Opening speech by Princess Laurentien , 22 February 2006
at the AIESEC International Presidents’ meeting 2006
Ladies and gentlemen,
‘Driven by diversity’.
Living, achieving and working with diversity are some of the key themes of this gathering and they in fact go back to the very beginnings of your organization 58 years ago. Plus ça change, plus ça reste le même!.. as the expression goes. Judging by the list of participants, you embody diversity and after this conference you’ll hopefully have an even better indication if you managed to live, achieve and work together effectively or not. That said, I will challenge you later on whether or not you are as diverse a group as you think you are.
To make diversity work, to allow it to question preconceived notions and to foster creativity and learning requires a genuine interest and understanding of the ‘other’; of what is different. We should celebrate diversity, but do so as part of a two-way process.
I am delighted to be here today to talk to you about an important issue that even in a diverse gathering like yours - of differing cultures, backgrounds, gender and strengths – may not be self evident for you.
I’ll have to disappoint you, if you expected this opening speech to cover the many aspects of the complex theme of diversity. What I want to do – as specifically asked by the organizers of this year’s President’s meeting - is to cover what I believe is one of the most important preconditions for any steady, sound and healthy society: literacy. In the context of diversity, I would like you to try and understand and indeed feel what it means to be illiterate for the individual and for society as a whole. Why we should all care about literacy. Why we cannot take it for granted anywhere in the world - north, south, east, west.
To give you a bit of context: this handicap is faced by an estimated 900 million people worldwide. That’s one out of every five adults who cannot, at least not sufficiently, read or write… A staggering and yes, a worrisome number. In this country alone, there are 1.5 million adults – about 10 percent - who cannot read and write sufficiently to function fully independently in society. You may be even more surprised to hear that the vast majority of them were born and bred in the Netherlands – although that said, it is an unacceptable situation regardless of who is affected by it. Other developed countries face a similar and in some cases even worse situations; in developing nations, percentages are often even higher. We often believe it to be a problem of past generations and the elderly, but it is not. Far from it. The situation among the children is no better, which arguably has an even worse impact for the future of our societies.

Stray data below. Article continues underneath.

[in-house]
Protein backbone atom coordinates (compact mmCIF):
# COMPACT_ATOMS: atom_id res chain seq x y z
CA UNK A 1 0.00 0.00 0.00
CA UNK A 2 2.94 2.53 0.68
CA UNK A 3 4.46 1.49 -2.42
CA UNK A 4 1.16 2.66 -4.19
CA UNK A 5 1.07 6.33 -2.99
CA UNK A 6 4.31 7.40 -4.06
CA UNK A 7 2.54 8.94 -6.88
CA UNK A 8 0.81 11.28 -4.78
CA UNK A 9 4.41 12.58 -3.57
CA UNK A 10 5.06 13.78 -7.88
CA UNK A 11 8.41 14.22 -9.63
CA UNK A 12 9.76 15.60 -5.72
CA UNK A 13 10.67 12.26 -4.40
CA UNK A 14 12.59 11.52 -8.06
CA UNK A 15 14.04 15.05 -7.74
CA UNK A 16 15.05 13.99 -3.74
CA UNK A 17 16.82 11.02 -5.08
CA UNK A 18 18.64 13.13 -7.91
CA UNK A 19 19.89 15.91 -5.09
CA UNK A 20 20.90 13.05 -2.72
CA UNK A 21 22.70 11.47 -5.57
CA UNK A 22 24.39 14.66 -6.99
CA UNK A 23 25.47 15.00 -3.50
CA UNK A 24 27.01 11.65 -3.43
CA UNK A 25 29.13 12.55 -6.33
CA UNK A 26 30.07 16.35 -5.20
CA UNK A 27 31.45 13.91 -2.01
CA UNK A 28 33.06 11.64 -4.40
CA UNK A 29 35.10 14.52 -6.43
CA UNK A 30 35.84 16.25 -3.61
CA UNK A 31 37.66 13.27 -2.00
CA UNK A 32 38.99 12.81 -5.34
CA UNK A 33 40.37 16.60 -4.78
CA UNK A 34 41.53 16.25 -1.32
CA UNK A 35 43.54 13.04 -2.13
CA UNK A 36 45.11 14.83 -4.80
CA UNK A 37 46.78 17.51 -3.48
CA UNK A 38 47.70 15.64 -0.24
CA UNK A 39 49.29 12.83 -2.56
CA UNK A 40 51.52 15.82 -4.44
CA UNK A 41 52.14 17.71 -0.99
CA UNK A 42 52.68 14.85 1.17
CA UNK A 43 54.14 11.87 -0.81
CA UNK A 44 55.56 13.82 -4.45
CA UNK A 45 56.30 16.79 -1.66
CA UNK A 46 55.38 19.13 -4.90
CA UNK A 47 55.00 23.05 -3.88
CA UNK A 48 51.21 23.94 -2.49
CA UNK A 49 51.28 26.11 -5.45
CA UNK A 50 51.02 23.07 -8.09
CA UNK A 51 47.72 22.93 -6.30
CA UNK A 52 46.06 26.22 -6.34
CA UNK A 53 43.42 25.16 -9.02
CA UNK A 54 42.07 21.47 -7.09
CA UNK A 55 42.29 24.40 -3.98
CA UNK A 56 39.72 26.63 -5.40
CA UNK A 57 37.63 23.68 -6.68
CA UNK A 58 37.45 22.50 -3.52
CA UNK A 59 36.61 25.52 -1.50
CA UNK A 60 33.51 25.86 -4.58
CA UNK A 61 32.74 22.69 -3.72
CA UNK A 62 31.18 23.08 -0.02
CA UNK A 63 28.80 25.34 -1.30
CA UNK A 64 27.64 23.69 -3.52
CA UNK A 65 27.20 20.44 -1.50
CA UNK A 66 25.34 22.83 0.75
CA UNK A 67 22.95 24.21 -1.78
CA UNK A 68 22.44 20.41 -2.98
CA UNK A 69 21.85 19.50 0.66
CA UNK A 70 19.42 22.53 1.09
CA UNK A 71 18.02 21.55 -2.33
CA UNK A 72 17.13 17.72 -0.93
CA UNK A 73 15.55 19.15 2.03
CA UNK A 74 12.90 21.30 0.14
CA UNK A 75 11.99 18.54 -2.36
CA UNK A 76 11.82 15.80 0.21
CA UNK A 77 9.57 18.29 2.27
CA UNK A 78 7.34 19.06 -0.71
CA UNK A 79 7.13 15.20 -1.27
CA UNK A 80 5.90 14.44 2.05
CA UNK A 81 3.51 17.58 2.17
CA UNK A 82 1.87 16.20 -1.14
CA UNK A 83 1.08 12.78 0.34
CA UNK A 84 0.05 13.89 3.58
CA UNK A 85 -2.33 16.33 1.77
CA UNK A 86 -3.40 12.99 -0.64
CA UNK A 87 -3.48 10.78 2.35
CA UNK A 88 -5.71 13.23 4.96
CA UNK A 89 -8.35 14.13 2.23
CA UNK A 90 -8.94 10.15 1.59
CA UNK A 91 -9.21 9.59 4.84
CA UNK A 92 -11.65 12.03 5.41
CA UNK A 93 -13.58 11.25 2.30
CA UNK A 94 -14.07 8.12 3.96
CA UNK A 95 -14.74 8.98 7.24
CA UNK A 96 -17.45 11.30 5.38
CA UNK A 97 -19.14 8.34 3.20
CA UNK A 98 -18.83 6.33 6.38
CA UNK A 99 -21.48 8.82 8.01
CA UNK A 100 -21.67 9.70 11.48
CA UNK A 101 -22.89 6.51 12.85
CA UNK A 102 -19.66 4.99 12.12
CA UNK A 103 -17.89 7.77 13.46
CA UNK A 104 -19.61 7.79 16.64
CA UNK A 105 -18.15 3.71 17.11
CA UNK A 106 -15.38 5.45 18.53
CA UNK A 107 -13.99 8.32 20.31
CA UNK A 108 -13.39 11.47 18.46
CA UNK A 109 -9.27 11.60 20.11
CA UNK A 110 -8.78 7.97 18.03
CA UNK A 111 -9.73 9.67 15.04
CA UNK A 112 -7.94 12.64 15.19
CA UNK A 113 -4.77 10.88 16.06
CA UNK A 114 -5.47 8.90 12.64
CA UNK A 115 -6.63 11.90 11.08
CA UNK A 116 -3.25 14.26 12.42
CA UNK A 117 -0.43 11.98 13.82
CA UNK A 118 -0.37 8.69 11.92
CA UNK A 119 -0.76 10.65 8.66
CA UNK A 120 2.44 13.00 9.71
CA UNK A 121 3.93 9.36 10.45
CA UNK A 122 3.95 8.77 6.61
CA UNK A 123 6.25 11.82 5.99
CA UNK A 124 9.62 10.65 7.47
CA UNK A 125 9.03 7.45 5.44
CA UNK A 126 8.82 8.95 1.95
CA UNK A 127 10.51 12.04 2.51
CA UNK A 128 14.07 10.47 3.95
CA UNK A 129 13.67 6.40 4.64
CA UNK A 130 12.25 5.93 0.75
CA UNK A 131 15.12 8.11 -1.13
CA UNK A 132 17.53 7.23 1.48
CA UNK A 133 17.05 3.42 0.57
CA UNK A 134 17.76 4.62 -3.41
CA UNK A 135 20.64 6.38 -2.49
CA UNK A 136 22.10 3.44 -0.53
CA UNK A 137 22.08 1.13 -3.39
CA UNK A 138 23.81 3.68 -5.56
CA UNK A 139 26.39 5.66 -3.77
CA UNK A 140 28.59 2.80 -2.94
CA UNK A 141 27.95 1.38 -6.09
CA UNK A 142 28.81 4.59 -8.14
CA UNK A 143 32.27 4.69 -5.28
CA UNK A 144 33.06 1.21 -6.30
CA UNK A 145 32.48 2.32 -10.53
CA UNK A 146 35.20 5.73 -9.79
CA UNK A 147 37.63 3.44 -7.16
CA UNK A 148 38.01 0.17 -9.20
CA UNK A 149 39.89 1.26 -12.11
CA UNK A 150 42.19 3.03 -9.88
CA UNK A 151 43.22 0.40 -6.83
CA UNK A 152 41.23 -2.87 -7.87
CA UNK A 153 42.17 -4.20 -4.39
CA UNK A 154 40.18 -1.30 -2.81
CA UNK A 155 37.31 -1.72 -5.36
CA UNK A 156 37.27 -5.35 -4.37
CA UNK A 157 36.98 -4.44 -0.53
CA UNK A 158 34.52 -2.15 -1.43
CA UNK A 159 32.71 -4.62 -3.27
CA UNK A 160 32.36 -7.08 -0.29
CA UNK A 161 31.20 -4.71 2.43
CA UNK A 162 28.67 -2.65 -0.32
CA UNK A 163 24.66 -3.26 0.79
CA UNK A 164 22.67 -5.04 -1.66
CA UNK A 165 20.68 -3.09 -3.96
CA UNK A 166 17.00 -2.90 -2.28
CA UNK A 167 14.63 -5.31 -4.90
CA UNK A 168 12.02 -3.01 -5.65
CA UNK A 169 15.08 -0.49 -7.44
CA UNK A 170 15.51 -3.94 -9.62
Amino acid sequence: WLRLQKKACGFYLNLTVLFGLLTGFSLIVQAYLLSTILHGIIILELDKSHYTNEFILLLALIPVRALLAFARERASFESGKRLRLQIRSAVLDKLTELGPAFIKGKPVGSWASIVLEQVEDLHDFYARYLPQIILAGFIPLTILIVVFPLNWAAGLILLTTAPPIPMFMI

I don’t want to burden you at such a festive global gathering with the statistics and the underlying problems and possible solutions. I would however like to go through four fundamental values that are closely intertwined with literacy – intertwined with a society where everyone is able to use language as a key to happiness, to work, to information and to our fellow man. In many ways, they are also closely connected to diversity. Perhaps most of all, I hope that these values find a resonance with you – all talented individuals eager and no doubt able to play leadership roles in tomorrow’s societies. These values are: self-esteem, well-being, competence and democracy.
First, self-esteem. Not being able to read and write undermines self-esteem; and lack of self-esteem is a barrier to quality of life, self-fulfillment and in fact progress for the individual and society.
Most of us here today are fortunate enough to have been given a first chance in life – with education playing a central role. Now imagine that you are a woman or a man of let’s say 50 years old. You did go to school, but had problems keeping up with your peers. When you got married, you knew you had trouble reading and writing, but managed to hide it, even from your spouse. You had to limit your job search to jobs where reading and writing skills weren’t needed. You then had children. When they were young, you read books to them by making up the story to match the drawings. This all worked fine until the children got older and told you that you are not actually reading the story in the book... In the meantime, your company merged, your job description changed and now does include reading and writing… an unsustainable situation! Imagine how you’d feel. What it would do to your self-esteem…
This is not a fabricated story – the essence of the story is the reality for so many adults – and if we’re not careful for a growing number of young people who are not able to write sufficiently to function fully independently in society. Young people who are not stupid at all… but young people who are not getting, or taking, that first chance.
On the up-side, education helps contribute to a feeling of self-respect and confidence. So many people have told me about how the light went on at the end of the tunnel, once they had learnt how to read and write. About how they felt free, facing a new world with self-confidence. We need to break the vicious circle for those needing education most but not seeking it because they lack the self-confidence to do so. Education boosts self-esteem. And everyone deserves access to education.